How cargo is easing the financial pain of the pandemic for carriers
“I was at Lufthansa Cargo. I wish I had stayed there.” These sentiments from Lufthansa Group chief executive Carsten Spohr are most likely well understood by many other airline executives this year.
Airlines globally have seen their financial results take a battering from the COVID-19 pandemic. But carriers with air freight operations have been more shielded than others.
By the end of 2021, the International Air Transport Association (IATA) expects annual cargo revenues to reach $152 billion, a historic high, and up from $128 billion in 2020 and $101 billion in 2019.
Its importance to the industry is greater than ever this year in terms of revenues. The IATA states: “In 2021 cargo will account for a third of industry revenues. This is significantly above cargo’s historic contribution, which ranged around 10-15% of total revenues.”
Cargo demand has boomed during the pandemic. Not only have medical goods and vaccines needed to be transported, but with retail outlets closed, many people have turned to online shopping.
Yet with many passenger planes grounded, capacity has been tight. Basic economics states that with supply tight and demand high, it’s a great combination for those with freighter operations.
Lufthansa Cargo had already seen its profit shoot up to €772 million ($915 million) in 2020 from €1 million ($1.2 million) in 2019 as the pandemic took hold, but this year is set to be even better.
The business is now aiming for a record year in terms of profit, Spohr told journalists at an event in Frankfurt on August 30, 2021.
When Spohr, formerly chief executive of Lufthansa Cargo, took over as chief executive of Lufthansa Group in May 2014, the entire group had reported a 2013 operating profit of €626 million ($742 million). Now the cargo arm alone is aiming for €1 billion ($1.2 billion) of profit this year. “I would have taken that for the group as a whole when I started,” Spohr joked.
European rivals have also seen robust cargo results this year. Air France-KLM said its cargo revenues rose 74% to €1.7 billion ($2 billion) in the first half of 2021. Unit revenues per available ton kilometer stood at 29 euro cents, compared to around 13 euro cents in 2019.
“Compared to 2019, a still limited cargo capacity is available while the demand remains high resulting in high revenue ton kilometers and revenues,” the Franco-Dutch carrier commented.
IAG Cargo also reported what it termed a record quarter, with revenue up 25% to €769 million ($911 million) in the six months to June 30, 2021. Meanwhile, Parent IAG saw total revenue slump 58% over the same period.
The same story is occurring in Asia.
Singapore Airlines Group passenger planes were only 15% full in the three months to June 30, 2021. However, its cargo load factor reached 89% and revenue from cargo flown increased 32%.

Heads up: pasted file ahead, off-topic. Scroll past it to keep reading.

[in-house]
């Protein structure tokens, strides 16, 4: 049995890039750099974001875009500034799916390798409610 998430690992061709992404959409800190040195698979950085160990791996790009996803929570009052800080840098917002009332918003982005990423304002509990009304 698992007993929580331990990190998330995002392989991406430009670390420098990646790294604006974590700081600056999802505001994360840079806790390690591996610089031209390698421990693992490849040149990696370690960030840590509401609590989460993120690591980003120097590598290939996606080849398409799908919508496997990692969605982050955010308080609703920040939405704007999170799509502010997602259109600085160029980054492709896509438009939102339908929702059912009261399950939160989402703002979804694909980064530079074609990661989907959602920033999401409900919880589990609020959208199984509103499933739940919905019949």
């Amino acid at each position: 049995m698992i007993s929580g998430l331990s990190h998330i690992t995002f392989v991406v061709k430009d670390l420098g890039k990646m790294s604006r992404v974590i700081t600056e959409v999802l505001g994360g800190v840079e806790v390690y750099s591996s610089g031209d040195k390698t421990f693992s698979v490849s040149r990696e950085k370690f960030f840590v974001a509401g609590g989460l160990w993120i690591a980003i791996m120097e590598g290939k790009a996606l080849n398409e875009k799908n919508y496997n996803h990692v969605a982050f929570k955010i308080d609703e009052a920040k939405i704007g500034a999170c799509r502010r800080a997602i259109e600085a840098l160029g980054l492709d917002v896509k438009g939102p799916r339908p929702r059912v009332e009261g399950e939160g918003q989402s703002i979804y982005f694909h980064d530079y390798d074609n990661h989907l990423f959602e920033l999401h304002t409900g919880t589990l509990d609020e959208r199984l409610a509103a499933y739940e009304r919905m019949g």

It expects the strong demand to continue, although it has warned of volatility as pandemic restrictions shift.
“Overall industry airfreight capacity continues to be tight as passenger flights, and hence bellyhold cargo capacity, have yet to recover fully,” the airline said in the earnings report from July 29, 2021.
Financial results at Korean Airlines are getting a boost from cargo, too.
It reported a 31% increase in profit for the second quarter, driven primarily by its cargo operations. The carrier’s freight division achieved revenue of KRW1.51 trillion ($1.3 billion), which Korean said was the highest in its history. That came hot on the heels of the last record, achieved in the fourth quarter of 2020.
“Korean Air will continue to maximize its profit by utilizing its freighters and cargo-only passenger aircraft throughout its strong global network,” the airline commented on August 13, 2021.
DELIVERING THE GOODS
In New Zealand, where Prime Minister Jacinda Ardern swiftly shut the borders to try and prevent COVID from reaching the shores of the island nation, cargo has been a bright spot for Air New Zealand and crucial to helping the country’s economy. Cargo revenues in the 12 months to June 30, 2021 were up 71%.
“Cargo flights supported by the New Zealand Government's airfreight support schemes have seen our team deliver chilled meats, seafood, stone fruits, berries and dairy products all across the globe,” CEO Greg Foran commented on August 26, 2021. “These flights have also supported goods coming into the country, allowing New Zealanders to continue accessing international products they may need.”
His remarks highlight how cargo flights have proven a lifeline for island countries during the pandemic.
Coping with the fast-changing travel restrictions has also made Air New Zealand more flexible, Foran said.
“This agility has enabled us to rapidly initiate cargo flights to Guangzhou, a destination we have never flown to before,” Foran noted.
Turning to the Middle East, Etihad CEO Tony Douglas told an online CAPA event that it was only thanks to cargo that it had been able to keep some flights going.
“If it hadn’t been for the significant increase in cargo, there’s no way we would have been able to maintain the same network and frequencies we have been doing,” Douglas said.
Still, these airlines must remember that the air freight market is typically more volatile than passenger demand. Relying on air freight to smooth out results would not be a good strategy.
As Spohr said at the Frankfurt event: “I don’t need to tell you that cargo can’t compensate for all the other problems alone. That’s why restructuring remains our focus.”
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